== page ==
HAMERSVILLE, Ohio – A year later, volunteers with Fighting Chance Rescue are determined to rescue horses in need and get justice for those they can’t.
That's why Kim Kinder started a rescue and why she was in Clermont County Municipal Court Wednesday.
Kinder, a trainer, went to a farm last year to pick up three horses. She said they were already sick, starving and dying.
Kinder said she and her friends were able to take them back to her rescue and nurse one back to health. But the others died. One was Chance, a young 2-year-old. The other was Chance's mother.
"There was no chance for Chance,” Kinder said Wednesday. “We gave him the best two weeks we could. We loved him.”
That’s when Kinder named her rescue after Chance.
She says she hopes to never find any more horses in similar or worse condition and to save the ones that need to be saved.
"We make it to where when people surrender their horse there's no questions, no judgment,” Kinder said. “We just take them and do the right thing for the horse."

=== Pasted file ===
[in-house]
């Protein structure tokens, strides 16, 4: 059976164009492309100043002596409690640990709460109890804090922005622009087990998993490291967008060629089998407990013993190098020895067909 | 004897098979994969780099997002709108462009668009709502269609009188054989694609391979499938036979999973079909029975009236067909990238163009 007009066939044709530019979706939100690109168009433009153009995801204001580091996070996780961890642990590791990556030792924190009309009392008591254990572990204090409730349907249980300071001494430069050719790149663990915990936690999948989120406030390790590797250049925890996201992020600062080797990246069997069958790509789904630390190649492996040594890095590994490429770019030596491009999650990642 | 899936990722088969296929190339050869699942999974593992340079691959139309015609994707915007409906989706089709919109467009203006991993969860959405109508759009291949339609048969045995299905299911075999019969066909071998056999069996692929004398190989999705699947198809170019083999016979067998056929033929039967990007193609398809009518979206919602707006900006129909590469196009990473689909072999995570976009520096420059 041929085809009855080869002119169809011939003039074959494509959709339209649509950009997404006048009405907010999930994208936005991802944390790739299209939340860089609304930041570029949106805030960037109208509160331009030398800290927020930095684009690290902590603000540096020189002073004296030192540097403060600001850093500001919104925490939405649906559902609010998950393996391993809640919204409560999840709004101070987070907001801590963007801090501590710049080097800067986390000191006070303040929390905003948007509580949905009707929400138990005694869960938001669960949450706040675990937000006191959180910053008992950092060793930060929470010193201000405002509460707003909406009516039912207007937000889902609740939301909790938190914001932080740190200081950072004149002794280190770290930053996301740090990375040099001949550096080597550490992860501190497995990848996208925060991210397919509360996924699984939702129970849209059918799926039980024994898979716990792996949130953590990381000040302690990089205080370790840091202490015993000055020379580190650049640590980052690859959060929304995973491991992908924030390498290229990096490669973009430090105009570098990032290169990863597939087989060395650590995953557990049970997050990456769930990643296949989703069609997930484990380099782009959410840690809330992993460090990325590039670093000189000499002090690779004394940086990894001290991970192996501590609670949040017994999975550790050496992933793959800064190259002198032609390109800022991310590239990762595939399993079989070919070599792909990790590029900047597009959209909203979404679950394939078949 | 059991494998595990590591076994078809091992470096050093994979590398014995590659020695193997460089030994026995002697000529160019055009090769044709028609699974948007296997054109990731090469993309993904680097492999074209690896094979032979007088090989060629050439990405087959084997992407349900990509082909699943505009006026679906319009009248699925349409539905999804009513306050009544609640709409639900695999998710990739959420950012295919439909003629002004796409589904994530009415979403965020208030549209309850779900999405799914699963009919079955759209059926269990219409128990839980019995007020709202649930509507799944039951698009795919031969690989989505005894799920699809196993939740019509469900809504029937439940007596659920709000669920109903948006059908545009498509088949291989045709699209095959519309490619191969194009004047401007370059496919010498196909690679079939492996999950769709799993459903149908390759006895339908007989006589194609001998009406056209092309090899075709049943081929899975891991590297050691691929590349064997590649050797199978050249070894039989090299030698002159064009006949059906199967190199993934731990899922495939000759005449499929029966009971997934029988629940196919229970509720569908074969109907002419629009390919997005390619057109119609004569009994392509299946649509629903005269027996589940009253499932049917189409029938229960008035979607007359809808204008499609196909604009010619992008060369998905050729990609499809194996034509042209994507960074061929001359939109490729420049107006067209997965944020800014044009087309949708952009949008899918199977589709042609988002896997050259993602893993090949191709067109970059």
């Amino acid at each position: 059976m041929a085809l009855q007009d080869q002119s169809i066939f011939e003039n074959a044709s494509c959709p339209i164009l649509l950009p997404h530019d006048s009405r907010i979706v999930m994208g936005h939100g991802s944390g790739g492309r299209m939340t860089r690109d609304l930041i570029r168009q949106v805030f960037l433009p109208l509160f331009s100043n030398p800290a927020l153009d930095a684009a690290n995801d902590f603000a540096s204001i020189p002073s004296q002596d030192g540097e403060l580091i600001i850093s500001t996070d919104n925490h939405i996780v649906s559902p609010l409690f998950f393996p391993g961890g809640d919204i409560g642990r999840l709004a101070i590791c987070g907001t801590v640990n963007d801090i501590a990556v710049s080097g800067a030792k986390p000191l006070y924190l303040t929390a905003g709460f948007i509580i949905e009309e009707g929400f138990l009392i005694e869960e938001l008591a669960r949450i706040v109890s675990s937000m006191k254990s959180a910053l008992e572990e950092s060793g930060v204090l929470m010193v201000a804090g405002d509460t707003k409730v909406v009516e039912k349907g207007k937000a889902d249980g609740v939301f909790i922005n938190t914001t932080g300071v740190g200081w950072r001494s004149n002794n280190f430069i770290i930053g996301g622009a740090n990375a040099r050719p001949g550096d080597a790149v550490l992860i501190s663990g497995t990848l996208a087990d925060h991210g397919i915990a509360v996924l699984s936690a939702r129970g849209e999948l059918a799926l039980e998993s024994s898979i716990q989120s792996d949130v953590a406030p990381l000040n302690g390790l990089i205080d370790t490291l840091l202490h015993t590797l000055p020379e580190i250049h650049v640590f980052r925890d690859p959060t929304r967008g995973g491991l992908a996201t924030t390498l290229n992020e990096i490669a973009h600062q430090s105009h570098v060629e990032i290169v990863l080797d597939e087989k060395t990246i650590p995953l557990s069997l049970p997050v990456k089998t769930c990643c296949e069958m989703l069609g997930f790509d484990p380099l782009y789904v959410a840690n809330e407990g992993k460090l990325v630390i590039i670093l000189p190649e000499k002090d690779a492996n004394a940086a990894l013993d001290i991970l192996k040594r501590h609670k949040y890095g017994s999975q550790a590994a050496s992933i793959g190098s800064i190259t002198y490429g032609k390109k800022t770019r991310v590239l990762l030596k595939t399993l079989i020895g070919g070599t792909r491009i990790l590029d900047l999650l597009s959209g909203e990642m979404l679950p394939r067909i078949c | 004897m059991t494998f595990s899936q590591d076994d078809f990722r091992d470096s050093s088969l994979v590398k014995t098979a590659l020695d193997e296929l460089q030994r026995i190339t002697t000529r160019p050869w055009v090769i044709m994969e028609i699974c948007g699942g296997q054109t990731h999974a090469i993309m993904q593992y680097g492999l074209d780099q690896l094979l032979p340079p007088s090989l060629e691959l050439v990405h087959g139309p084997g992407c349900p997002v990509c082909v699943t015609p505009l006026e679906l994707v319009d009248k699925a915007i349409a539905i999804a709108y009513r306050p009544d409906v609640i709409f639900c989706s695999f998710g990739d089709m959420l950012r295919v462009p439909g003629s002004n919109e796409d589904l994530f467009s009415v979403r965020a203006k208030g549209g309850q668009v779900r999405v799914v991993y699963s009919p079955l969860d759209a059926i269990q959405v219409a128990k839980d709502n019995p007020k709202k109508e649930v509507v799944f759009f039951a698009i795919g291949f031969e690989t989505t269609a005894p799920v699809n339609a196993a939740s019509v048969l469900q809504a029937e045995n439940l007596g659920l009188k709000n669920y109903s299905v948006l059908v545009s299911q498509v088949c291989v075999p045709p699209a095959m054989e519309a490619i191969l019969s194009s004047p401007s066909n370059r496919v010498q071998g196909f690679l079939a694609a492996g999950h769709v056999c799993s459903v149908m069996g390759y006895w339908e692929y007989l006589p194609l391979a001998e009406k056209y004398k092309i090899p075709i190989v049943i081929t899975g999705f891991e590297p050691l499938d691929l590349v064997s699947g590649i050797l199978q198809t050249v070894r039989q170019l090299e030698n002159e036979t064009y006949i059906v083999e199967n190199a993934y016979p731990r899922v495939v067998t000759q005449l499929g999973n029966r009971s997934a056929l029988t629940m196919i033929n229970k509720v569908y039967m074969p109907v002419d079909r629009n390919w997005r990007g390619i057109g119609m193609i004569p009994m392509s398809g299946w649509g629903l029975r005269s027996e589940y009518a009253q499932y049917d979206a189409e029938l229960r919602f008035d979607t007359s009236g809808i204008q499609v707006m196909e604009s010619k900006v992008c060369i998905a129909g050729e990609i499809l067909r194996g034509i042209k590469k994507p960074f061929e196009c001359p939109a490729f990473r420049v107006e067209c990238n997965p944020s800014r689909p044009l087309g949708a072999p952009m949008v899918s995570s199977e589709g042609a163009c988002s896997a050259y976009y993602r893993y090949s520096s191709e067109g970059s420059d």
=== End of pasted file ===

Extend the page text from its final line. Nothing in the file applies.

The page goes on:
Within the last year, the rescue has taken in close to 40 other horses and found them homes, Kinder said.
The two people originally responsible for taking care of Chance were in court Wednesday to face animal cruelty charges. Before being sentenced, both Tanya Crisp and Marshall Wells told the judge they did the best they could.
And their friends agreed.
"She was at the barn more than she was with her own family,” said Duane Henson, a friend of Crisp. “She mourned so hard when that colt passed."
Nonetheless, the judge handed down the full punishment - 180 days in jail.
"I would hope that we could have some sense of closure that these horses did not suffer in vain and the law recognizes the severity of the abuse they suffered," said Suz Croutwater, a volunteer with Fighting Chance Rescue.
Fighting Chance Rescue will hold a benefit March 25 at Bethel Community Center to raise operating funds. Get more details here.